Most runs take us over a variety of surfaces. This adds variety to your training and makes it more effective by forcing your body to adjust to the changing terrain.
But do you know how the different running surfaces affect your body? Learn about the most common surfaces and how to use them as an effective training tool.
Top 7 Surfaces to Run On
When the sand is hard, running on the beach is easy on your joints. When it is soft, you have to pick up your knees, push off harder and apply more strength, which helps you improve your running technique and stamina.
Running on the soft surface is very exhausting – therefore, you should incorporate regular breaks to avoid overuse injuries. On long runs, the slant of the beach can lead to pelvic obliquity. To avoid this, you should change directions regularly.
Watch out for Achilles tendon problems:
The rebound effect of the synthetic track puts a lot of stress on your calves and Achilles tendons. Switching to a cinder track can help with this problem.
2. Synthetic track
A running track is good for structured tempo and interval training. The springy surface of a synthetic track is also perfect for beginners or runners coming back from an injury.
Runners are taught to run counterclockwise on the track. Over time, this can lead to muscle imbalances. Therefore, it is a good idea to change direction once in a while.
Running on the treadmill is easy on your tendons and ligaments. It is a good, low-impact way to start training again after an injury or a break from running. Plus, you can select the pace and the incline of the surface.
Treadmill running is not the same as running outdoors. The ground is literally being pulled underneath your feet, so you achieve a much smaller training effect. Plus, most of the stress during the push-off is on your calves and Achilles tendons. This can lead to overuse injuries.
Asphalt provides perfect conditions for tempo workouts because you don’t have to pay attention to the surface. Nearly every step is identical, and you can achieve maximum propulsion. Road running allows you to run at a fast pace.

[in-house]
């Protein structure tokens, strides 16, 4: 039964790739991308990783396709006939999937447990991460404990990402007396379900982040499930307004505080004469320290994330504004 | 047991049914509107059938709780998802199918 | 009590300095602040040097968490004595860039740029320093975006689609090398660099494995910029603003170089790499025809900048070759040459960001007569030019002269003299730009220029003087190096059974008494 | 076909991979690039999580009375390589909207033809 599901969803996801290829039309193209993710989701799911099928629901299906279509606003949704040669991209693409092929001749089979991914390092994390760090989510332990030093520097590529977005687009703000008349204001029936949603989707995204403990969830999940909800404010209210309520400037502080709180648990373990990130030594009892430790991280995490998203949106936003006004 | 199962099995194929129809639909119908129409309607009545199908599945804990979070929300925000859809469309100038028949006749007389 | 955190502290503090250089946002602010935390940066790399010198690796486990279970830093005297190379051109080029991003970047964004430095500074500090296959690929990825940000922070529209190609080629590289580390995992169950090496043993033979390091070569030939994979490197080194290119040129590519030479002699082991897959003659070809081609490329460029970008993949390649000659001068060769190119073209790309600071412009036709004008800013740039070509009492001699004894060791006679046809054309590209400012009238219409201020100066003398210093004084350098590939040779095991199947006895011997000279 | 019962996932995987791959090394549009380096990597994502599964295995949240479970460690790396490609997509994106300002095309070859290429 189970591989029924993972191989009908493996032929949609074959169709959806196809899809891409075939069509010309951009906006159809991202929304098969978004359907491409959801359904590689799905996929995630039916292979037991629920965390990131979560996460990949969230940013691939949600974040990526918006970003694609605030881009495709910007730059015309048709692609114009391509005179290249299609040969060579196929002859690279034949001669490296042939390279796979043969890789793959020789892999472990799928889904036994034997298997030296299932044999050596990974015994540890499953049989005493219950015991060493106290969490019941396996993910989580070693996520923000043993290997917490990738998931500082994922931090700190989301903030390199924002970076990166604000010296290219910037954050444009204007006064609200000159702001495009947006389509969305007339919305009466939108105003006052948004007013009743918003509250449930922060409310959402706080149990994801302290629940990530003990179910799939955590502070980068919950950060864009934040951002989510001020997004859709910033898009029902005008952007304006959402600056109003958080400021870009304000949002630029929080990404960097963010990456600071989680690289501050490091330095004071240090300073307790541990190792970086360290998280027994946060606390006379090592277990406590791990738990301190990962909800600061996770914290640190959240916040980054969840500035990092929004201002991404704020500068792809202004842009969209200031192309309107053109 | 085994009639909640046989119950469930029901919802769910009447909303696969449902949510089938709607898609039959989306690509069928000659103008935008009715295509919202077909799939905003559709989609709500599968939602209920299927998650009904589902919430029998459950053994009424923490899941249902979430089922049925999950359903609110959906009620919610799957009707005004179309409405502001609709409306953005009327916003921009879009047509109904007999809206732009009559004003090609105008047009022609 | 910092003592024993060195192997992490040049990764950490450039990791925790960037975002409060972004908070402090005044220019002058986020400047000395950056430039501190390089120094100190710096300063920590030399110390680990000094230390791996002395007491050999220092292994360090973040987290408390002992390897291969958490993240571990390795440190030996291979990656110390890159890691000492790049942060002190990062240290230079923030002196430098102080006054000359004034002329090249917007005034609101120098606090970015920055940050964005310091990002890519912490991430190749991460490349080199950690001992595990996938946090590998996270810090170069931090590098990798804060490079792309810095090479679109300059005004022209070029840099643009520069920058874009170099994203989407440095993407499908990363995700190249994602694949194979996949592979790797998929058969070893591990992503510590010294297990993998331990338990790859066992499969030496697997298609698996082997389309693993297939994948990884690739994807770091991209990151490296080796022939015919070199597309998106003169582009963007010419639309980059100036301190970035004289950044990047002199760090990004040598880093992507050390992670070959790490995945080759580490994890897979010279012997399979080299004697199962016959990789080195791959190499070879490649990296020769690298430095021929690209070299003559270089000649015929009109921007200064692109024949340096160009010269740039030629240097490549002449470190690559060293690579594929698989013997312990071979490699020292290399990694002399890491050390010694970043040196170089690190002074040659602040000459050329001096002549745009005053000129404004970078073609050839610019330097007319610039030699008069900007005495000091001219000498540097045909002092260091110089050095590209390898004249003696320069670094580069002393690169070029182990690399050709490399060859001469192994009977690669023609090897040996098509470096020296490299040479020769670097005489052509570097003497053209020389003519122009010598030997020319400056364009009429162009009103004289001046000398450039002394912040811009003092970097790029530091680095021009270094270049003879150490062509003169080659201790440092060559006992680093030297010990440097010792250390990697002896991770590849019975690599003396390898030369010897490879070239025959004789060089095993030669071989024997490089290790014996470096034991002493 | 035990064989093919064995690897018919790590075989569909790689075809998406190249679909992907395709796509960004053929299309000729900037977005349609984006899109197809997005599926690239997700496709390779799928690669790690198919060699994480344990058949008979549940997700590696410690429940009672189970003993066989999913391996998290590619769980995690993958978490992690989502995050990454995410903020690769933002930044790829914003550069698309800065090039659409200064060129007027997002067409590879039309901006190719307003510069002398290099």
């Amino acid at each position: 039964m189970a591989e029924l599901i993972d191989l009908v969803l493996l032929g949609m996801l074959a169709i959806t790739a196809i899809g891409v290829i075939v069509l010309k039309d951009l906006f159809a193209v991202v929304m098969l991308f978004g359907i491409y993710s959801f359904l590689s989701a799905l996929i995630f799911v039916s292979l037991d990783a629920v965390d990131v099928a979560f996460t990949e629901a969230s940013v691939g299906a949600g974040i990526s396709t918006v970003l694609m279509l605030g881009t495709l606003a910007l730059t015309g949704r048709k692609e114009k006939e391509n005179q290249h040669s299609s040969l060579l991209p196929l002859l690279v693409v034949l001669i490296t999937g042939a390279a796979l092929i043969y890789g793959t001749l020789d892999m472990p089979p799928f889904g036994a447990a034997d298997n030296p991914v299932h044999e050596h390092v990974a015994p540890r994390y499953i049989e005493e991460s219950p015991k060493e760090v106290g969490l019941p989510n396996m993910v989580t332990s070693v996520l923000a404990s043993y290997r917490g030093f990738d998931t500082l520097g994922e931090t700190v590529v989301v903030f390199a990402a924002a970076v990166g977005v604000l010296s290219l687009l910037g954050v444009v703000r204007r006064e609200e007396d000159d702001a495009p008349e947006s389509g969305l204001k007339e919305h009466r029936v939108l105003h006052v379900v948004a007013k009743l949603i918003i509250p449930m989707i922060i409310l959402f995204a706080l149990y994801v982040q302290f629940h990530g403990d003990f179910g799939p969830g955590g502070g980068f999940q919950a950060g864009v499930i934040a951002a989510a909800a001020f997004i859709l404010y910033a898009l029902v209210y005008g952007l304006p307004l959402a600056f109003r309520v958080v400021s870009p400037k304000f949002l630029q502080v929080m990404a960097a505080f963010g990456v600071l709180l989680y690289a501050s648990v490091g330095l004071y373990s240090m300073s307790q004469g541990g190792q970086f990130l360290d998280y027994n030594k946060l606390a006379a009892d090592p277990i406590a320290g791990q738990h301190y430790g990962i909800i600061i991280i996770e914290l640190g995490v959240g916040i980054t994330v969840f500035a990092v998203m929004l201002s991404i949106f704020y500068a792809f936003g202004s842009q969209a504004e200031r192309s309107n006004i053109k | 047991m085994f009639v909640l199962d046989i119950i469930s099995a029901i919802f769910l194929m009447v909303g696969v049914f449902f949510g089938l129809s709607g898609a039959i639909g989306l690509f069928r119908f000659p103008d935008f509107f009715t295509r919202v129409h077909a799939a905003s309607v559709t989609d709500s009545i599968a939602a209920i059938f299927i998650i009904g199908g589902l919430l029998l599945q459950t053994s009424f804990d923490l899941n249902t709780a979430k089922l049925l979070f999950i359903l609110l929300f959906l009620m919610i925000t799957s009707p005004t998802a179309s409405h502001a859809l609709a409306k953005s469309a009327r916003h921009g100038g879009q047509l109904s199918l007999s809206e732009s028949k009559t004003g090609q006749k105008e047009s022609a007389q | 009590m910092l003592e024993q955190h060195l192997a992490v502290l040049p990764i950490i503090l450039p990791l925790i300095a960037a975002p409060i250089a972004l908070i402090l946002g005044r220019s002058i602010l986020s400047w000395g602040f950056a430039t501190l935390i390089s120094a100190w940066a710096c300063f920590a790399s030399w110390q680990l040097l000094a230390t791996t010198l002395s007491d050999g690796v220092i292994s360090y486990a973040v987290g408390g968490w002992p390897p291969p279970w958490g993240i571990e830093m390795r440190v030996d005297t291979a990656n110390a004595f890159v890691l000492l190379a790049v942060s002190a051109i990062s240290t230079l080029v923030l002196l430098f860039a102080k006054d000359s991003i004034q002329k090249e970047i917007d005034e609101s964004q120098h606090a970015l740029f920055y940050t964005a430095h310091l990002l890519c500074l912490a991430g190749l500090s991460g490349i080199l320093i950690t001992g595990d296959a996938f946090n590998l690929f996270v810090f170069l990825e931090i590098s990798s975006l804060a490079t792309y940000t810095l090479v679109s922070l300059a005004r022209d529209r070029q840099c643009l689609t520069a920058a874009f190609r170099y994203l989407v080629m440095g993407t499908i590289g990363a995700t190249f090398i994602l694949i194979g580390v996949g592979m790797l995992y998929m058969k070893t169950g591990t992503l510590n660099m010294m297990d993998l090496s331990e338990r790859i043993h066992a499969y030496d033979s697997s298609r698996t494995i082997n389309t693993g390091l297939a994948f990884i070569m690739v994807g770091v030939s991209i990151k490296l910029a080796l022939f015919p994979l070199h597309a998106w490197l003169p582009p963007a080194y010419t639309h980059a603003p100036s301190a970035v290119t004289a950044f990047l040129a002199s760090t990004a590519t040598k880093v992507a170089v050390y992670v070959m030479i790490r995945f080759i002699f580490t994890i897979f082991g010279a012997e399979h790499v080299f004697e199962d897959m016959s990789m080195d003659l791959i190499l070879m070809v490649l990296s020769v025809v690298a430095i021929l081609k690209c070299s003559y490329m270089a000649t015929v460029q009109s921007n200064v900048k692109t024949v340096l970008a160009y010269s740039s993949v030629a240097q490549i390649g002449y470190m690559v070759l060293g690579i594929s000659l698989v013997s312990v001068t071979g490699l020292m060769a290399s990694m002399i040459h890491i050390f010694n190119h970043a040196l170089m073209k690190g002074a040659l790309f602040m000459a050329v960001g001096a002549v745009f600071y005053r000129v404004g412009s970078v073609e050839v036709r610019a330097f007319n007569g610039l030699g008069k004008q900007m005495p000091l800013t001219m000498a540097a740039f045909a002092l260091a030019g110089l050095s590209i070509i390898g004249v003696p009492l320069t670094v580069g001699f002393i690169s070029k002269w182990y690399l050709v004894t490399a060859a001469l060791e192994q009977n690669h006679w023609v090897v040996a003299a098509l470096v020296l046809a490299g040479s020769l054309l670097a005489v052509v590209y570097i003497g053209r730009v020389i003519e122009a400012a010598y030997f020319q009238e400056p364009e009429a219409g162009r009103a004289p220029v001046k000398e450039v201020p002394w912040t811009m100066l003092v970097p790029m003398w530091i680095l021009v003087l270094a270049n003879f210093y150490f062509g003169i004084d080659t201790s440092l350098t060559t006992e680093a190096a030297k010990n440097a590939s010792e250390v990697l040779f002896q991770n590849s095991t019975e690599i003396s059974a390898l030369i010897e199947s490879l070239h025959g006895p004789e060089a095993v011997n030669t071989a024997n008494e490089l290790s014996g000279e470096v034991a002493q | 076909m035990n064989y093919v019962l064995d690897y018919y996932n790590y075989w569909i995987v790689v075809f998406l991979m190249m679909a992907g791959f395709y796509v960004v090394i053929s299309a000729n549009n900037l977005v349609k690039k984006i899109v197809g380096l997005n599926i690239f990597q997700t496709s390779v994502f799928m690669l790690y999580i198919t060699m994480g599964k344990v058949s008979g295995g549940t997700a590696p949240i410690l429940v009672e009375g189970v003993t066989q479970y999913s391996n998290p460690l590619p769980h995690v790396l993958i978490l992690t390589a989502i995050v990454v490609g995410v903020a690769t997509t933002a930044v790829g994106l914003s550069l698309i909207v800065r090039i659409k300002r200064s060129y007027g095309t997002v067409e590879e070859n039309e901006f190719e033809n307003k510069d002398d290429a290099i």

The hard surface means more orthopedic stress (so be careful if you have joint issues). Your choice of shoe is crucial here: make sure to choose a well-cushioned model.
5. Forest Trails
Soft woodland or nature trails have the best cushioning and are excellent for joint-friendly training. Plus, they are ideal for a flexible and reactive running technique.
The soft surface can sap your strength and slow your pace. Therefore, trails are not well-suited for running at a specific pace – the intensity is high even at slower speeds.
Grass is ideal for barefoot running. It strengthens your foot muscles and improves your running technique. Plus, well-maintained grass provides the best cushioning.
You have to be careful when training barefoot to run on well-groomed grass free of rocks and broken glass.
7. Mountain trails
The constantly changing conditions make mountain trails challenging and lots of fun. Thus, they are good for training your foot strike and running technique to match the terrain. Plus, the effort of compensating for the uneven surfaces and the regular changes in direction work your supporting and stabilizing deep muscles.
Be careful – it’s easy to turn an ankle. Therefore, you should only run on mountain trails when you are well rested.
Each surface has pros and cons for your running training. You should choose the surface that is best for you based on your training goal and try to switch things up from time to time to keep your training fresh and exciting.